P2P

Fall21

Peer to Peer: ILTA's Quarterly Magazine

Issue link: http://epubs.iltanet.org/i/1415201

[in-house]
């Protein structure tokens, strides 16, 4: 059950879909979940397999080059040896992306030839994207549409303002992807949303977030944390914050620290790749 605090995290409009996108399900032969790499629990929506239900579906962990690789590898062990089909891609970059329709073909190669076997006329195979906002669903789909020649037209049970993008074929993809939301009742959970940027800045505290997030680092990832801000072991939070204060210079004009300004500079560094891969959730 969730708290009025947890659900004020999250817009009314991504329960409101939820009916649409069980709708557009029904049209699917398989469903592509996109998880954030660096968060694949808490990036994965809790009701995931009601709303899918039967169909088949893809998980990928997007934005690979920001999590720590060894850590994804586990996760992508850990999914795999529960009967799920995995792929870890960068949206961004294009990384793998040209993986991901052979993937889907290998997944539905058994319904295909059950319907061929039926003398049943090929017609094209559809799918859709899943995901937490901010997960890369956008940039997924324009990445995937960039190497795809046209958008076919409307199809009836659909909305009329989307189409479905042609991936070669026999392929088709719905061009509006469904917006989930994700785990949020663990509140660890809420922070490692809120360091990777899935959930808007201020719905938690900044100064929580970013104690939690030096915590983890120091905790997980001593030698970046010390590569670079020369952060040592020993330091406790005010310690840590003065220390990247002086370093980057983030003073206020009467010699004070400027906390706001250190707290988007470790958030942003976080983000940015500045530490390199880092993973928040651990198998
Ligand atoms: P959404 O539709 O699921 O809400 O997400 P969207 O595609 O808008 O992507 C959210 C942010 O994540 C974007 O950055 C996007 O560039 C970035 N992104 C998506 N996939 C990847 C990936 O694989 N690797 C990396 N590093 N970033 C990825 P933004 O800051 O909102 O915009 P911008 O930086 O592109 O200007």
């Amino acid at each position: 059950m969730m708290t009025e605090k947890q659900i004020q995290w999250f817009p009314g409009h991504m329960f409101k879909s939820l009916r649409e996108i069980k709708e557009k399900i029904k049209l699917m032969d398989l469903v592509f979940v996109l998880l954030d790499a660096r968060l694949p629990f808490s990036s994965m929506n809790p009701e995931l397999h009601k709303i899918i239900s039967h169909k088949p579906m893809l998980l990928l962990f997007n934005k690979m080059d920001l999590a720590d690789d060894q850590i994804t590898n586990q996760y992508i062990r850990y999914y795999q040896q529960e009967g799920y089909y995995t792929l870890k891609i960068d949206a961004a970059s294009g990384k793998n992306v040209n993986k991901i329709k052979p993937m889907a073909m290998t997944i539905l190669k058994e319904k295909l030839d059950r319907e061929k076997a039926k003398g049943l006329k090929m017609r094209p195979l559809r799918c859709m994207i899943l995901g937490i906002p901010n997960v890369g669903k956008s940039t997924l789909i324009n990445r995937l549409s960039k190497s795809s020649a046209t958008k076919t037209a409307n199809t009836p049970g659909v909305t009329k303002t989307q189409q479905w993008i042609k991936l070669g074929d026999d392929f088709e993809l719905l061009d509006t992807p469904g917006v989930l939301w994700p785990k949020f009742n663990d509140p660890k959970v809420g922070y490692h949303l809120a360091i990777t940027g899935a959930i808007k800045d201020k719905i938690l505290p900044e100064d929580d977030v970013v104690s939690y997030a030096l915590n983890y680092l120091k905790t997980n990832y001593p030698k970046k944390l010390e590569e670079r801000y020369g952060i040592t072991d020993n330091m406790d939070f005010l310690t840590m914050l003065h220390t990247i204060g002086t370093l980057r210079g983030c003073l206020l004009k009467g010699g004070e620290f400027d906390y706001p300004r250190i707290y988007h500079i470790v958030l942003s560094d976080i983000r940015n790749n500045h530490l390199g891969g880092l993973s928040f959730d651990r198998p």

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11 I L T A N E T . O R G T hroughout the pandemic, general counsel's offices and the C-suite have continued to scrutinize legal spend, demanding more efficiency from their law firms and legal departments. In-house legal leadership seeks evidence of demonstrable ROI through legal operations initiatives like digitalization and automation. But the increased demands have not resulted in lasting solutions. In fact, many legal organizations are learning that highly touted techniques like workflow automation and stringent review of outside counsel invoices are yielding limited benefits and pose execution and adoption risks. T e c h n o l o g y - e n a b l e d services – and sometimes, services-enabled technology – are beginning to fill the gap. Focused technology solutions, when deployed with an alternative legal service provider (ALSP) whose users are technology adept, can meet the efficiency demands of the modern legal function. This trend can be observed in the ALSP market's growth during the past few years. According to a recent report, ALSPs are accepted increasingly by both law firms and legal departments. This study found that beyond just a cost-saving option, ALSPs are becoming partners that offer expertise, tech-enabled solutions, and new ways of doing business. Almost 80% of surveyed law firms, and more than 70% of corporate law departments, are using ALSPs. Those findings were echoed in another recent survey that queried legal department operations (LDO) managers. According to the 13th Annual Law Department Operations Survey by the Blickstein Group, one-third of respondents to the 2020 survey have seen an increase in spend on ALSPs over the past 12 months, while only 4% reported a decrease and 36% expected spend to increase in 2021. Most respondents also said they would appreciate law firms approaching them more frequently with new legal service delivery models. LDO managers also expressed high interest in technology and AI, with two- thirds of respondents believing law departments will be using AI for legal-type work in the next three years, an increase from 58% in 2019. The findings of these surveys illustrate both the promise and challenges faced by law departments, law firms, and ALSPs working with technology providers. On one hand, lawyers maintain a reputation for clinging to the old ways—in many cases, that reputation is well-earned. Lawyers often remain leery about working with non-lawyers and cutting-edge technology. The legal industry also remains one of artisanship that values internal knowledge, yet many lawyers still have difficulty extracting and utilizing that knowledge as data. This is where the new partnerships between ALSPs and technology providers represent powerful innovations to the traditional ways of doing business. The ALSP model, which itself presents a groundbreaking approach, is "Lawyers often remain leery about working with non-lawyers and cutting-edge technology."

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